“There’s a part of me that feels I have an obligation to make sure that I do not lose sight of where I came from, but also ensure that the children that are less fortunate have the benefits of someone reaching out to them and giving them perhaps an opportunity in life.” 

Transforming lives 

Since 2018, Buberis has personally visited communities like Manila’s Smokey Mountain and Quezon City’s Project 6 – the district which the foundation is named after – and empowered local coaches to hold sports clinics and develop physical education programs. The goal is to address the country’s problem of physical inactivity among children and adolescents. 

In 2022, the problem still exists as a nationwide published study confirmed that majority of children and adolescents in the Philippines do not meet the recommended amount of physical activity for health despite Filipino athletes taking the international stage and the government’s efforts to stage competitions such as the Palarong Pambansa. 

“One of the challenges is being able to resource the lower-end of the economic scale by providing the necessary infrastructure and equipment as well as the education that goes along in terms of upskilling the coaches and teachers. So for me, that’s where I see opportunity as well as a challenge,” said Buberis. 

Project 6 Foundation has been providing sports equipment, coaching and school supplies since 2018 to fulfill its vision of improving the welfare of children in its partner communities. 

Buberis has been raising funds in both Australia and Philippines through donations and staging tennis fitness clinics, thanks to his coaching experience. 

Jane dela Cruz, the director of Mithing Pangarap Educational Foundation which is based in Paradise Heights, said that Buberis’ contributions have inspired the children to love sports.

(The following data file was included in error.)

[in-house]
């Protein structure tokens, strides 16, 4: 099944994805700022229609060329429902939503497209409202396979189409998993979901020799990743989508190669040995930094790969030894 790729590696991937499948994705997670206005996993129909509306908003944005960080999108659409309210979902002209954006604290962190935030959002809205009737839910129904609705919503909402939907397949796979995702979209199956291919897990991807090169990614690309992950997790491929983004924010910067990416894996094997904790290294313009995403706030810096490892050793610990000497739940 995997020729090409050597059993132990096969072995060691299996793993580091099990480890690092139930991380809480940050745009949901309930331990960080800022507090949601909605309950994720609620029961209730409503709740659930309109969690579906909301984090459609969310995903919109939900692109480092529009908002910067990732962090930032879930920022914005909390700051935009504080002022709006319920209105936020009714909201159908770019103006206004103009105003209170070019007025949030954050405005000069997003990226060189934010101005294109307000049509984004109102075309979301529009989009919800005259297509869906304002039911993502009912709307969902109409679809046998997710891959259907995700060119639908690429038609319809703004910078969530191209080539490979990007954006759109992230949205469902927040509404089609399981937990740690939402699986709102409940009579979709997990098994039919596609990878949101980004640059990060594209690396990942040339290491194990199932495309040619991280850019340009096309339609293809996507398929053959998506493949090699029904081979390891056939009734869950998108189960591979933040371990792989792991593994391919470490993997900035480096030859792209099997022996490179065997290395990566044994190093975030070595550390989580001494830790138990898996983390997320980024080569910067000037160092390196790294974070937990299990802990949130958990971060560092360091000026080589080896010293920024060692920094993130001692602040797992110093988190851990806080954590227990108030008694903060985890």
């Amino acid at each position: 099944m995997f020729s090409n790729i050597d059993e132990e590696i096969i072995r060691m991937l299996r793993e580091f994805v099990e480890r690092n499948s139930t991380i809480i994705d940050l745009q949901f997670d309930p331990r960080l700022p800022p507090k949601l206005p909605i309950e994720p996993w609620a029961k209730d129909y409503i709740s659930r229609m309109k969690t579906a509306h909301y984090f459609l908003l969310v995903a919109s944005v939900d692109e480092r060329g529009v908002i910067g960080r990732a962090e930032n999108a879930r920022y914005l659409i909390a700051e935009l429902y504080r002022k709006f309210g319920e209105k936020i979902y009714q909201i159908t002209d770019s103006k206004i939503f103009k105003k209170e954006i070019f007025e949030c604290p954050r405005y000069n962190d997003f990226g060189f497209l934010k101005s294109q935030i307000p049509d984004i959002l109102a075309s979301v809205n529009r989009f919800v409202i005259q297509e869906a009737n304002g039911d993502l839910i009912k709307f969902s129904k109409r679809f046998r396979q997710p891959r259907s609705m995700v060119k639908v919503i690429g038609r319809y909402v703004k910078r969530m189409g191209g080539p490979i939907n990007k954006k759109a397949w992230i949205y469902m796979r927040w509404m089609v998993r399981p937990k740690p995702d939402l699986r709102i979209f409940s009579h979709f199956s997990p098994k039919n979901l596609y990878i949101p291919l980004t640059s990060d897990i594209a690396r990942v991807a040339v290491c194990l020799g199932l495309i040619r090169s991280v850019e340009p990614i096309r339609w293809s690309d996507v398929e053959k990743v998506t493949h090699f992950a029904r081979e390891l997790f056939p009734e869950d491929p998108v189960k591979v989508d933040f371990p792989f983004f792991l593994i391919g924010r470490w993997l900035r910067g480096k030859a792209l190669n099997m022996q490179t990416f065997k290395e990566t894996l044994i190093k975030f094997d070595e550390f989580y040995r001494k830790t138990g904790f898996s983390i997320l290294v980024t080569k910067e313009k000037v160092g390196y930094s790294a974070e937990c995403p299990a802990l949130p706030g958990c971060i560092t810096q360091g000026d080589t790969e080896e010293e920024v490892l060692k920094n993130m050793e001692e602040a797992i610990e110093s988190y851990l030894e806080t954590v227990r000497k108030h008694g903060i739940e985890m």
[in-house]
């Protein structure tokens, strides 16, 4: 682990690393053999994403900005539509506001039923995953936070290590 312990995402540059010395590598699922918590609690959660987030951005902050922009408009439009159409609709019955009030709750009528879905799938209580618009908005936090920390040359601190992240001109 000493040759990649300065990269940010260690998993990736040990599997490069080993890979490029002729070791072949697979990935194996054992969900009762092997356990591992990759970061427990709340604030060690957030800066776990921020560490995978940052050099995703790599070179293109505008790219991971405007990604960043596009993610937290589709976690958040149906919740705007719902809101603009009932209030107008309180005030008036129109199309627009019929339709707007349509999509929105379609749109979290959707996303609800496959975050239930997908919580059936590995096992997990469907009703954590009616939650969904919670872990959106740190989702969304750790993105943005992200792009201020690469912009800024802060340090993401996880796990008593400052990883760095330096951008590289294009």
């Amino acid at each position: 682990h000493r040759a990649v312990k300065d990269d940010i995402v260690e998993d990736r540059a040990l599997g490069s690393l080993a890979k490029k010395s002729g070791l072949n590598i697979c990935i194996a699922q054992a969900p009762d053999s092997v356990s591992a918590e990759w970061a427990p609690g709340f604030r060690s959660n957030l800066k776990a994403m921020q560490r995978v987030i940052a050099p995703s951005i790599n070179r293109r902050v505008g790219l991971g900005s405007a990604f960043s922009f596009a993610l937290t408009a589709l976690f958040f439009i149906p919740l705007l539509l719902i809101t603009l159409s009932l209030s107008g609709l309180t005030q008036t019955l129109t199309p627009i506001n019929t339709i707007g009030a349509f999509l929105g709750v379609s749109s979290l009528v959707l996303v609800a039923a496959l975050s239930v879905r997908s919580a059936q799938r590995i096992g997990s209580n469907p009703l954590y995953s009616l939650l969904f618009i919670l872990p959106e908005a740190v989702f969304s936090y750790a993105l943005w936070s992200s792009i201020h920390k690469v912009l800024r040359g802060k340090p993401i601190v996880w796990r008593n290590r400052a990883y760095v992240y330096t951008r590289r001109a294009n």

One of the students won second place in a table tennis tournament and some kids have joined football competitions in their own public schools. 

Nababalik ang kinagisnan ng mga bata sa sports sa halip na gumagamit lang sila ng cellphone, so kahit papano gumagalaw ang katawan nila at nagagamit ang mga dino-nate ng mga materials and equipment,” said Dela Cruz. 

(The kids are getting back to enjoying sports instead of just using their cellphones, so in a way, they are able to move their bodies and use the materials and equipment that were donated.) 

Project 6, which has formed partnerships with other communities, hopes to continue the work it has started and expand to other sectors that need the influence of sports and physical activity. 

“My aim is to support at least around 50 schools and orphanages over the next five to 10 years through the provision of providing equipment, school stationery, medical supplies, food, clothing, whatever is necessary to grow and engage, and hopefully, remain active and healthy,” said Buberis. – Rappler.com 

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Beatrice Go

More commonly known as Bee, Beatrice Go is a multimedia sports reporter for Rappler, who covers Philippine sports governance, national teams, football, and the UAAP. Stay tuned for her news and features on Philippine sports and videos like the Rappler Athlete’s Corner and Rappler Sports Timeout.